The objective of the current study was to compare tofacitinib 5 mg and 10 mg BID either as monotherapy or combined with DMARDs relative to bDMARDs currently approved or being considered for approval for second-line moderate-to-severe RA patients by means of a SLR and NMA of RCT evidence.

Outcomes of interest were ACR20/50/70 response criteria and change in HAQ-DI score at 24 weeks and treatment discontinuation due to adverse events.

2. Materials and Methods

2.1. Identification and Selection of Studies

A SLR was performed to identify RCTs evaluating the efficacy and discontinuation rates due to adverse events of biologic DMARDs either as monotherapy or in combination with a nonbiologic DMARD in DMARD-IR RA patients, published between 1990 and March 2015. MEDLINE, EMBASE, and Cochrane Central Register of Controlled Trials (CENTRAL) databases were searched simultaneously using Ovid® for articles published in English. Search terms included a combination of free-text and Medical Subject Heading (MESH) terms relevant to RA, biologic treatment, and RCTs (see Appendix: A. Search strategy). In parallel to the SLR, a review of conference proceedings from ACR and EULAR congresses in 2013 and 2014 was conducted.

Two reviewers independently evaluated each identified study against the following predetermined selection Population, Intervention, Comparator, Outcomes, Study Design (PICOS) criteria. Discrepancies were resolved by discussion and, if needed, by involvement of a third researcher.

2.1.1. Population

DMARD-IR Patients. Trials were excluded if patients were required to fail at least two or more nonbiological DMARDs or if patients had received nonbiological DMARDs with no indication of an inadequate response or failure.

2.1.2. Interventions

They included treatments approved and novel therapies of interest currently in development and seeking approval, including abatacept, adalimumab, anakinra, certolizumab pegol, etanercept, golimumab, infliximab, tocilizumab, baricitinib (investigational), and tofacitinib, alone or in combination with MTX, or other nonbiologic DMARDs.

2.1.3. Comparisons

Placebo or One of the Aforementioned Regimens. Comparisons were excluded if only different dosages of the same intervention were given or if patients were receiving a single specified intervention but with a variety of concomitant background treatments.

2.1.4. Outcomes/Endpoints

They included ACR response criteria, HAQ-DI, and rates of discontinuation due to adverse events [27, 28].

2.1.5. Study Design

The study design is RCTs (phase II and above).

2.2. Data Extraction

For each study meeting the selection criteria, details were extracted on study design, study population characteristics, interventions, and the following outcomes: the number of patients with at least 20%, 50%, or 70% improvement in ACR criteria (ACR20, ACR50, or ACR70, resp.), change from baseline in HAQ-DI, all assessed at 24 weeks’ follow-up, and discontinuation from the trial due to adverse events throughout the study. The validity of each trial identified by the SLR was assessed using the “quality assessment of the study according to the Centre for Reviews and Dissemination of the University of York” [29] (see Appendix: B. Quality Assessment Checklist and Results). ACR criteria require a predefined improvement (at least 20%, 50%, or 70%) in both tender (TJC) and swollen (SJC) joint counts and in at least three of the following parameters: physician global assessment of disease, patient global assessment of disease, patient assessment of pain, C-reactive protein (CRP) (or erythrocyte sedimentation rate [ESR]), and degree of disability according to HAQ-DI [27]. The HAQ-DI assesses the level of an individual’s functional ability and includes questions related to fine movements of the upper extremity, locomotor activities of the lower extremity, and activities involving both upper and lower extremities. The scale ranges from zero (without any difficulty) to three (unable to do) [28]. Global assessments were measured on a visual analog or Likert scale. Discontinuation was analyzed by means of a cloglog model with a binomial likelihood.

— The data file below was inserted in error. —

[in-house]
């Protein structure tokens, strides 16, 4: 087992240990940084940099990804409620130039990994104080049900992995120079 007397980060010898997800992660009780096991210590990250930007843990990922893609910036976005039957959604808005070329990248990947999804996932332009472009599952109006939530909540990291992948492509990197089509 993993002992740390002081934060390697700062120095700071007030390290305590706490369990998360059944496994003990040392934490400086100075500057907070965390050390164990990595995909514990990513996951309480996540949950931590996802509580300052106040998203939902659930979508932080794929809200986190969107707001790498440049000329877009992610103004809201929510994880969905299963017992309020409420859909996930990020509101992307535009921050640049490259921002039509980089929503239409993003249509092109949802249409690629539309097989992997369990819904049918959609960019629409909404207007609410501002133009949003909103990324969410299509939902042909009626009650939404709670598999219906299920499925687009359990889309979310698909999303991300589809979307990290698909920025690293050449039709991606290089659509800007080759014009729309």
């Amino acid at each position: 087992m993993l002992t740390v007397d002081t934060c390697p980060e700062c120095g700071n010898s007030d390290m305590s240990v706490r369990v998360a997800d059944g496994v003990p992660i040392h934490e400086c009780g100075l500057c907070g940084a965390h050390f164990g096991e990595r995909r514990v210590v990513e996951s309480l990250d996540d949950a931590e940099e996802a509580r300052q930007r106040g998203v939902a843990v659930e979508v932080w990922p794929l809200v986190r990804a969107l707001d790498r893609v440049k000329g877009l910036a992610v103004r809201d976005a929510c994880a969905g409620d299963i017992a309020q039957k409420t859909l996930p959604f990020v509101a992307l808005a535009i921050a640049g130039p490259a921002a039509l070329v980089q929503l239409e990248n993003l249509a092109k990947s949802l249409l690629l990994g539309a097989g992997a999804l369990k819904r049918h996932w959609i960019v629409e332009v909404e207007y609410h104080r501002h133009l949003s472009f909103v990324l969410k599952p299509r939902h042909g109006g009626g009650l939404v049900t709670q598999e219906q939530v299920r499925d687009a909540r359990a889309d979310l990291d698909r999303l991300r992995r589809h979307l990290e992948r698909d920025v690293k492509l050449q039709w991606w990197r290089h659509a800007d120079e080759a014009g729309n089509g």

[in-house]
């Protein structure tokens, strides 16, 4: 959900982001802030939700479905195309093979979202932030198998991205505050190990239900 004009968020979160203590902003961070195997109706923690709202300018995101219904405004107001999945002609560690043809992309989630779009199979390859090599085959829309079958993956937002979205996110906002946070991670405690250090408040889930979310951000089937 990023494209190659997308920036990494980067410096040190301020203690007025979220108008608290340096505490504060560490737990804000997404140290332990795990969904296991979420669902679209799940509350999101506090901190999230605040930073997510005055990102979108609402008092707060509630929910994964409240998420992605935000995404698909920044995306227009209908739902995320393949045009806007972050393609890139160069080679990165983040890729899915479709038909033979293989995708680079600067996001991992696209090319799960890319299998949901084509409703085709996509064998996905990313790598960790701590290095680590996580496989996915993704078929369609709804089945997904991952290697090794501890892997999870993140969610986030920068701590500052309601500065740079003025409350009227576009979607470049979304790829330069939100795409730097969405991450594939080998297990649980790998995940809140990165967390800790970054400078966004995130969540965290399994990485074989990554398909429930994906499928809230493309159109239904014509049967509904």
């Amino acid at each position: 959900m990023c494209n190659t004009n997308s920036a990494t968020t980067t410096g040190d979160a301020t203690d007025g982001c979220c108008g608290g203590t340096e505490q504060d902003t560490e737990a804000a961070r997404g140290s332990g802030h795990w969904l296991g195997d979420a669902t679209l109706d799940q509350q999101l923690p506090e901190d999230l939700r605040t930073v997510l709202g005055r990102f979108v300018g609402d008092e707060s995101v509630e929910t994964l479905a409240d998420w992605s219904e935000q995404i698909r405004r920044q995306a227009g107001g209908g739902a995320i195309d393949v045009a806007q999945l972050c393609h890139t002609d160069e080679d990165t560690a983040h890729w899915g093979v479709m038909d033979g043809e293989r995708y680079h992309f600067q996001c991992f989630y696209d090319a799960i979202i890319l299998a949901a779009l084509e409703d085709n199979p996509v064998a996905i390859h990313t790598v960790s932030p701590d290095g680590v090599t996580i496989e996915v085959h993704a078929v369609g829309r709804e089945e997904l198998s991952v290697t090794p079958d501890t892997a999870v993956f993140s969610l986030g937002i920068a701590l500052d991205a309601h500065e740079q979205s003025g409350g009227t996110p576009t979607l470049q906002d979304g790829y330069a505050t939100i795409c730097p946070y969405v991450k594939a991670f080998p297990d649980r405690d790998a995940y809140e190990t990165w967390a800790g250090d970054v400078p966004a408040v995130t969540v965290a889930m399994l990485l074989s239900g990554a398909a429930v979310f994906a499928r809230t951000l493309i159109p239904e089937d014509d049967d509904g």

2.3. Analysis

Efficacy and discontinuation due to adverse events data were combined across studies by means of an NMA [2326]. Agents used as monotherapy, or in combination with MTX or DMARDs only, were considered different treatments in one NMA. Therefore, no assumption was made regarding a constant additive effect of MTX across agents, allowing comparison of monotherapy and combination therapy. The primary outputs were pooled relative effect estimates of (a) each agent as monotherapy versus placebo, (b) each agent in combination with MTX versus placebo in combination with MTX, and (c) each agent in combination with any background DMARD versus placebo in combination with any background DMARD.

Bayesian NMA models were used to analyze the created data set for the outcomes of interest in order to simultaneously synthesize the results of the included studies and to obtain treatment effects [23, 26, 30, 31]. NMAs within the Bayesian framework involve data, a likelihood distribution, a model with parameters, and prior distributions [32, 33]. The model relates the data from the individual studies to basic parameters reflecting the (pooled) relative treatment effect of each intervention compared to an overall reference treatment, that is, placebo. Based on these basic parameters, the relative efficacy between each of the competing interventions was obtained.